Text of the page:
Working on the Railroad, page 2

Since I like machining and shop work its only natural that Id get involved in the shop. Usually I like to work on small stuff, I often say I don't want towork on anything I can't carry, but I violate that rule here all the time. Obviously railroads require big tool and big machines.

This shows our big lathe on which we turn railroad wheels, with a big pile of swarf. We made this pile while machining a new set of wheels for the Loon Mountain locomotive on which we did a major overhaul.

Of course I like to make CNC machines, so I had to convert this machine to CNC.

I claim this is the worlds oldest CNC lathe- the machine was built about 1892, in Maine. Here brian and Jason are learning to operate it, as they true up the profile of a wheel set for the Conway Senic Railway.

Boiler Work

There is another narrow gauge railway nearby, the WW&F . This is an amazing place, where a dedicated group of volunteers is rebuilding the old railroad on its original trackbed. They were able to acquire the last original locomotive, known as #9, but its boiler was beyond use. They went searching for a boiler shop to build a new boiler and the BRV shop got the contract. To do this the BRV had to gain the certification refered to as a 'code shop'.

It was a major project to gain all the necessary certifications, both for the shop and for the two shop employees, but it was all accomplished, and the shop began building a new locomotive boiler, as far as we know the first time this has been done in Maine since about 1905.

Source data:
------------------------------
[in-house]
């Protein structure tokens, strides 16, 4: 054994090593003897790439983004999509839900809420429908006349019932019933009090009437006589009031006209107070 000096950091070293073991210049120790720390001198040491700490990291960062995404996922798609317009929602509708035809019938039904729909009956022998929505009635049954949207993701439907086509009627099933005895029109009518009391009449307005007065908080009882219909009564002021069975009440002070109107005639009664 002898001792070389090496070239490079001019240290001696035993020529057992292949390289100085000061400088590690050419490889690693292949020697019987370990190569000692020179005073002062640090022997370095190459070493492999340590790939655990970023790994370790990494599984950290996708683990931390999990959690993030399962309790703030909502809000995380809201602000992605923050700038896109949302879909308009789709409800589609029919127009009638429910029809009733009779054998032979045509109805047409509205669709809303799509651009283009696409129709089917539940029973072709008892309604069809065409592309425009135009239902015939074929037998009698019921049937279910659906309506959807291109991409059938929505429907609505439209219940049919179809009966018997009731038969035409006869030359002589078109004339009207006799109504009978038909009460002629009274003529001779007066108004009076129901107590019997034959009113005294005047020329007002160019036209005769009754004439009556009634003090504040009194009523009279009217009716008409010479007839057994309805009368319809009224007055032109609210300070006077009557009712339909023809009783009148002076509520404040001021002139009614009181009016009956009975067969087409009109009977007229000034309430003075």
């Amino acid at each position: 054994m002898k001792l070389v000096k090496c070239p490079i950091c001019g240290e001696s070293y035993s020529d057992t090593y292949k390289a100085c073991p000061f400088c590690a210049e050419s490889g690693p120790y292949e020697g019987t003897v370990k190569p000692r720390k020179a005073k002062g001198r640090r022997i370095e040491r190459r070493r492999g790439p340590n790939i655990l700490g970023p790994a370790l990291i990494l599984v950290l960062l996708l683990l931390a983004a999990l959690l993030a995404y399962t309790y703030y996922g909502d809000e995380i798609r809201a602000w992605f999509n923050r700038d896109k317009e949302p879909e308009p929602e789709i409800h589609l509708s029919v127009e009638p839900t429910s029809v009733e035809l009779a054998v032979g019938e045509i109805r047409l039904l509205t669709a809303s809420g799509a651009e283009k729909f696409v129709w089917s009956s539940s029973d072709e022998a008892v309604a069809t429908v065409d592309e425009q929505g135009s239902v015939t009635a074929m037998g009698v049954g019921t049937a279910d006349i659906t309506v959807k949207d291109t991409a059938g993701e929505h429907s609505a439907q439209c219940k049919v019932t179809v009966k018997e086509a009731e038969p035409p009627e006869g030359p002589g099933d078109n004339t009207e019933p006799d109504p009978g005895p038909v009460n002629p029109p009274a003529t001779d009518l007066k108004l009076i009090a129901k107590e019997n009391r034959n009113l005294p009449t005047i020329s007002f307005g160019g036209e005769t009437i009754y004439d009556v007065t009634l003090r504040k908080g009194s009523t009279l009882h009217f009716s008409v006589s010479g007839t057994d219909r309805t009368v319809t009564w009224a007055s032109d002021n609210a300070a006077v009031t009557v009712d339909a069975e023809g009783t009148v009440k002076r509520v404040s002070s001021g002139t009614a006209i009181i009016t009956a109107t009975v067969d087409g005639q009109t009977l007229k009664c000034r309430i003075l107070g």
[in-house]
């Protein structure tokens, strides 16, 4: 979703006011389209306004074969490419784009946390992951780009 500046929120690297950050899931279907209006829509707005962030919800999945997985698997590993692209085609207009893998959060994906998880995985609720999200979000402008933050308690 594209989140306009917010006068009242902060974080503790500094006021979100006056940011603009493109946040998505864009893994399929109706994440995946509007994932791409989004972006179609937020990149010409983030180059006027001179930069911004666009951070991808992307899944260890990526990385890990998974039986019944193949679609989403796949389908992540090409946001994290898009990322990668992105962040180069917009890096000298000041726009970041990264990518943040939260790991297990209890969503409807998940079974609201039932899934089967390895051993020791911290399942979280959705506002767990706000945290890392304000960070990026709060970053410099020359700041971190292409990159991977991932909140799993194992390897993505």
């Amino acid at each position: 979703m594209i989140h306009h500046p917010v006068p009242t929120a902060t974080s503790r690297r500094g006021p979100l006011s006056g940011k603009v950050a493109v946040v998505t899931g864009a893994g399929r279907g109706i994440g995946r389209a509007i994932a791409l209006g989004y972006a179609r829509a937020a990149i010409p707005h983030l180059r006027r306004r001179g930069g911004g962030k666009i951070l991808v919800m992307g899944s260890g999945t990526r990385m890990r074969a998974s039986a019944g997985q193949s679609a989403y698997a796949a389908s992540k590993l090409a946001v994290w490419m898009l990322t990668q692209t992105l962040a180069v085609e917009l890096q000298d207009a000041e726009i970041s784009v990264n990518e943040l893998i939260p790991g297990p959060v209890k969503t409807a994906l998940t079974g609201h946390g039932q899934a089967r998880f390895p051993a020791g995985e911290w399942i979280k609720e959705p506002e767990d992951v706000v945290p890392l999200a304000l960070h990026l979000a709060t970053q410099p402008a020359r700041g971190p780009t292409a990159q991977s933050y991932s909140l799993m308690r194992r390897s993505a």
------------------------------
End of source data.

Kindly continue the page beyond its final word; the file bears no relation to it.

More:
One requirement of the project was that as much as possible the boiler should look like the original. Obviously it must meet all modern codes, but they wanted to use as much of the old style as possible.

Here I am with a big hammer beating the red hot steel backhead into shape over a form. This is 1/2" steel plate, heated by a big propane burner array underneath, then locally heated to red with oxy torches.

The boiler has about 243 stay bolts, these are 1" dia fully threaded bolts. We cut threads on several 12 foot lengths of rod to make them, then had to cut them to size and drill a teltale hole into one end. After the stay bolts are inserted into the sheets they have to be headed over to seal them.

Here Im using the rivet gun to head over the bolts.

And here is the bucking bar that holds the other side of the stay.

Next Page

Back to my home page